Prisons have become the country’s holding tanks for people with severe mental illnesses. That may not be news, but a new report from the Treatment Advocacy Center puts some bleak numbers on this issue.
In the 1970s, as state hospitals across the country began shutting down, about 5 percent of prisoners had serious mental illness. By the 1990s, it was 15 percent. The Treatment Advocacy Center report says now that number is 20 percent. In fact, 10 times as many people are in prisons — over 350,000 — as are in state hospitals — about 35,000.
Psychiatrist E. Fuller Torrey headed the project. He says these high numbers have made matters worse in prisons. “Solitary confinement or isolation is very widely used for people with severe mental illnesses in jails and prisons, and it usually makes their symptoms worse,” Torrey said. “It’s inhumane the way it’s used.”
Efforts are under way in Pennsylvania to curb the use of solitary confinement, after a federal report condemned the practice as inhumane. John Wetzel, secretary of the state department of corrections, says some changes have been made already.
“We now have psych staff having input on whether the behavior they exhibited that breaks the rule is a byproduct of their mental health state or a conscious behavior,” Wetzel said.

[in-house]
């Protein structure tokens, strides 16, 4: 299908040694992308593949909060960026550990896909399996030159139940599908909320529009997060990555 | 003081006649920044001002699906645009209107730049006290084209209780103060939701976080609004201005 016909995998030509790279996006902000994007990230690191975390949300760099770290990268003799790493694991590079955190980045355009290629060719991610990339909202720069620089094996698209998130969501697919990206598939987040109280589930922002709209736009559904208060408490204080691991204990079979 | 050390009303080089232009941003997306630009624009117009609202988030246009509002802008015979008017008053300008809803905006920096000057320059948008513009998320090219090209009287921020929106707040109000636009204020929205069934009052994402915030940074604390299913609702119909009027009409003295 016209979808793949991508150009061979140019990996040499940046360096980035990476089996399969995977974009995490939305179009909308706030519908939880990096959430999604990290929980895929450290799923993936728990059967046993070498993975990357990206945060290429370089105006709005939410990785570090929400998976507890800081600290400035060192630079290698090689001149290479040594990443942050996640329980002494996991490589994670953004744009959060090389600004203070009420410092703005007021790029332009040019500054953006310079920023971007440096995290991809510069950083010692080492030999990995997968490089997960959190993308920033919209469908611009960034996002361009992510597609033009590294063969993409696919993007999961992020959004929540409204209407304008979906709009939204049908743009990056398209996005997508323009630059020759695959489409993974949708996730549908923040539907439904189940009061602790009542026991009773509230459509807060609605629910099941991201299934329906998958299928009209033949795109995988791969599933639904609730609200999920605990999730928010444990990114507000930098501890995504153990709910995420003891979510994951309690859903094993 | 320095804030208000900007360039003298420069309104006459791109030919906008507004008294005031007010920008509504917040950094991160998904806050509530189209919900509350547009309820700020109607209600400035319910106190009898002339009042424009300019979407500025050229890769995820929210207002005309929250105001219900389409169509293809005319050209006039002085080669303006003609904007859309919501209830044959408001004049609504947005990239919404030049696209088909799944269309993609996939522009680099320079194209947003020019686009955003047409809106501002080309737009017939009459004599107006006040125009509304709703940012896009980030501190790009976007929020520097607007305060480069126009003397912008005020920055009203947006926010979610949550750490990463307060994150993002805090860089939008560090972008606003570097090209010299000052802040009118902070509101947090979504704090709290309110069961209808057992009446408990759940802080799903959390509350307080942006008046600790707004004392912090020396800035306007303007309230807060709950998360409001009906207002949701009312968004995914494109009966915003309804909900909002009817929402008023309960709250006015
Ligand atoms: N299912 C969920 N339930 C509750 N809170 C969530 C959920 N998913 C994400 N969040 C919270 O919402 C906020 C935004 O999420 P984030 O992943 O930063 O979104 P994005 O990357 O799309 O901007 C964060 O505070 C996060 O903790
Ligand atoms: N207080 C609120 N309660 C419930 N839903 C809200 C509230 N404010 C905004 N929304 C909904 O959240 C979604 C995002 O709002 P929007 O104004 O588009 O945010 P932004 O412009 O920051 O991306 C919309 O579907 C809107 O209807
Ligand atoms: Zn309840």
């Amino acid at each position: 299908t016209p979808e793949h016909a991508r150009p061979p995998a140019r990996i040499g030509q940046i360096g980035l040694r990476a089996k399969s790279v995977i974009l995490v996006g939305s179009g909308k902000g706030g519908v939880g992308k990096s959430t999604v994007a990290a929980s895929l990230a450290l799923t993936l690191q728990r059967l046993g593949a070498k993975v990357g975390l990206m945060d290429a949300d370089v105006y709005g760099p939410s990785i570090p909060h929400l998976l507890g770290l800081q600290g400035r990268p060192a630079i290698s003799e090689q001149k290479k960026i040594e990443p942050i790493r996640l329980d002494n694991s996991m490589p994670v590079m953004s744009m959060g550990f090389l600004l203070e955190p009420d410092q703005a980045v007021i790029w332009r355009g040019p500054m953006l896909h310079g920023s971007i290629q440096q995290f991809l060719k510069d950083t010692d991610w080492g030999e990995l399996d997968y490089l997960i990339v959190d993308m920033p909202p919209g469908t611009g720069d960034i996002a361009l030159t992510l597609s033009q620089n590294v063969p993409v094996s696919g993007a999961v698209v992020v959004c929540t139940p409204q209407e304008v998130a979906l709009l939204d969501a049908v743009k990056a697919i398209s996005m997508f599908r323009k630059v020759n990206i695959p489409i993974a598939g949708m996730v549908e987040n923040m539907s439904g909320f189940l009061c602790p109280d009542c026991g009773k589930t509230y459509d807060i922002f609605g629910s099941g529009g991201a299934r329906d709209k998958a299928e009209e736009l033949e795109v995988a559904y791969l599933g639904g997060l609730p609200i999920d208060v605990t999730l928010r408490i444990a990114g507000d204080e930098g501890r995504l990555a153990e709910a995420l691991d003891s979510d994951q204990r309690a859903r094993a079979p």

If the behavior was due to their mental illness, Wetzel says staff will try to avoid resorting to solitary confinement.
E. Fuller Torrey says the problem is made worse in Pennsylvania because prisoners refusing treatment have to be brought to state hospitals for involuntary treatment — and those facilities are overcrowded.
Torrey adds that nationwide imprisoning mentally ill people has created a revolving-door problem.
“In most cases not then hooked with a treatment facility in the community, and they end up back in jail and prison on a very regular basis,” he said.
Torrey says prisons are not equipped to serve as mental health treatment facilities — and many prisoners come out with problems worse than what they had when they entered the system.